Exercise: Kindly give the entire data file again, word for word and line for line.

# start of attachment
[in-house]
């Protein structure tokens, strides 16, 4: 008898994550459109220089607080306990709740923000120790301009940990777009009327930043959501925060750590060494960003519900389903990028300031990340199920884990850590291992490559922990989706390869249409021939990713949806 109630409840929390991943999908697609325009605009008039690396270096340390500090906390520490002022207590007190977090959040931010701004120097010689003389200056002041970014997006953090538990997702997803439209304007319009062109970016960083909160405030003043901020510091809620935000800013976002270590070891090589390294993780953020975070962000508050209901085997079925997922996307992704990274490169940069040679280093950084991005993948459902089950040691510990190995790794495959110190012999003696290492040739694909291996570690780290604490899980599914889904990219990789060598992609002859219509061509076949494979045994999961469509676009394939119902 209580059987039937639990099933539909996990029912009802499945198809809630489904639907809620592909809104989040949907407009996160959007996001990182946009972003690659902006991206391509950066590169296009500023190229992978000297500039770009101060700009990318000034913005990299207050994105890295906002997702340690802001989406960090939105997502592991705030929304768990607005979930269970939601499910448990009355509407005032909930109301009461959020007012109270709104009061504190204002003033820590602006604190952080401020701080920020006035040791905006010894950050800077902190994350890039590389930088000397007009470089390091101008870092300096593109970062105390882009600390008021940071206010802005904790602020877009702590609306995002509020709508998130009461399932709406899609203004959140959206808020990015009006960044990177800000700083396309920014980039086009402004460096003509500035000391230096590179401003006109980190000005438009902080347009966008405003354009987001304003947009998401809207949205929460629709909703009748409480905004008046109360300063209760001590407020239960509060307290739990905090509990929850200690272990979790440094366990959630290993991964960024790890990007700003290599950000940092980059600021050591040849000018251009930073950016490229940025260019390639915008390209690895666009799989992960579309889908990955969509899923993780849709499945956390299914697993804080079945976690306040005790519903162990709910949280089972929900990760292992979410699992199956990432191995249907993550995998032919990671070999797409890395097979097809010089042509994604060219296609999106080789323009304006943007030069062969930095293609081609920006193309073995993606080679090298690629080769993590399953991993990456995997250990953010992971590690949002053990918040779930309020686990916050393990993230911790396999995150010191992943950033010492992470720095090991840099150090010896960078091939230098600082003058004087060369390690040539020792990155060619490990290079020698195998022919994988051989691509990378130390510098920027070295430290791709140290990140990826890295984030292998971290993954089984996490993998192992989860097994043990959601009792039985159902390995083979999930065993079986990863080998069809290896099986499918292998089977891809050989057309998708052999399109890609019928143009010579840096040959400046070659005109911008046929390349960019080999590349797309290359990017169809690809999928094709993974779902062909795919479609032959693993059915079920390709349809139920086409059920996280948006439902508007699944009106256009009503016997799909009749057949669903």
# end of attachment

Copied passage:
[in-house]
């Protein structure tokens, strides 16, 4: 008898994550459109220089607080306990709740923000120790301009940990777009009327930043959501925060750590060494960003519900389903990028300031990340199920884990850590291992490559922990989706390869249409021939990713949806 109630409840929390991943999908697609325009605009008039690396270096340390500090906390520490002022207590007190977090959040931010701004120097010689003389200056002041970014997006953090538990997702997803439209304007319009062109970016960083909160405030003043901020510091809620935000800013976002270590070891090589390294993780953020975070962000508050209901085997079925997922996307992704990274490169940069040679280093950084991005993948459902089950040691510990190995790794495959110190012999003696290492040739694909291996570690780290604490899980599914889904990219990789060598992609002859219509061509076949494979045994999961469509676009394939119902 209580059987039937639990099933539909996990029912009802499945198809809630489904639907809620592909809104989040949907407009996160959007996001990182946009972003690659902006991206391509950066590169296009500023190229992978000297500039770009101060700009990318000034913005990299207050994105890295906002997702340690802001989406960090939105997502592991705030929304768990607005979930269970939601499910448990009355509407005032909930109301009461959020007012109270709104009061504190204002003033820590602006604190952080401020701080920020006035040791905006010894950050800077902190994350890039590389930088000397007009470089390091101008870092300096593109970062105390882009600390008021940071206010802005904790602020877009702590609306995002509020709508998130009461399932709406899609203004959140959206808020990015009006960044990177800000700083396309920014980039086009402004460096003509500035000391230096590179401003006109980190000005438009902080347009966008405003354009987001304003947009998401809207949205929460629709909703009748409480905004008046109360300063209760001590407020239960509060307290739990905090509990929850200690272990979790440094366990959630290993991964960024790890990007700003290599950000940092980059600021050591040849000018251009930073950016490229940025260019390639915008390209690895666009799989992960579309889908990955969509899923993780849709499945956390299914697993804080079945976690306040005790519903162990709910949280089972929900990760292992979410699992199956990432191995249907993550995998032919990671070999797409890395097979097809010089042509994604060219296609999106080789323009304006943007030069062969930095293609081609920006193309073995993606080679090298690629080769993590399953991993990456995997250990953010992971590690949002053990918040779930309020686990916050393990993230911790396999995150010191992943950033010492992470720095090991840099150090010896960078091939230098600082003058004087060369390690040539020792990155060619490990290079020698195998022919994988051989691509990378130390510098920027070295430290791709140290990140990826890295984030292998971290993954089984996490993998192992989860097994043990959601009792039985159902390995083979999930065993079986990863080998069809290896099986499918292998089977891809050989057309998708052999399109890609019928143009010579840096040959400046070659005109911008046929390349960019080999590349797309290359990017169809690809999928094709993974779902062909795919479609032959693993059915079920390709349809139920086409059920996280948006439902508007699944009106256009009503016997799909009749057949669903």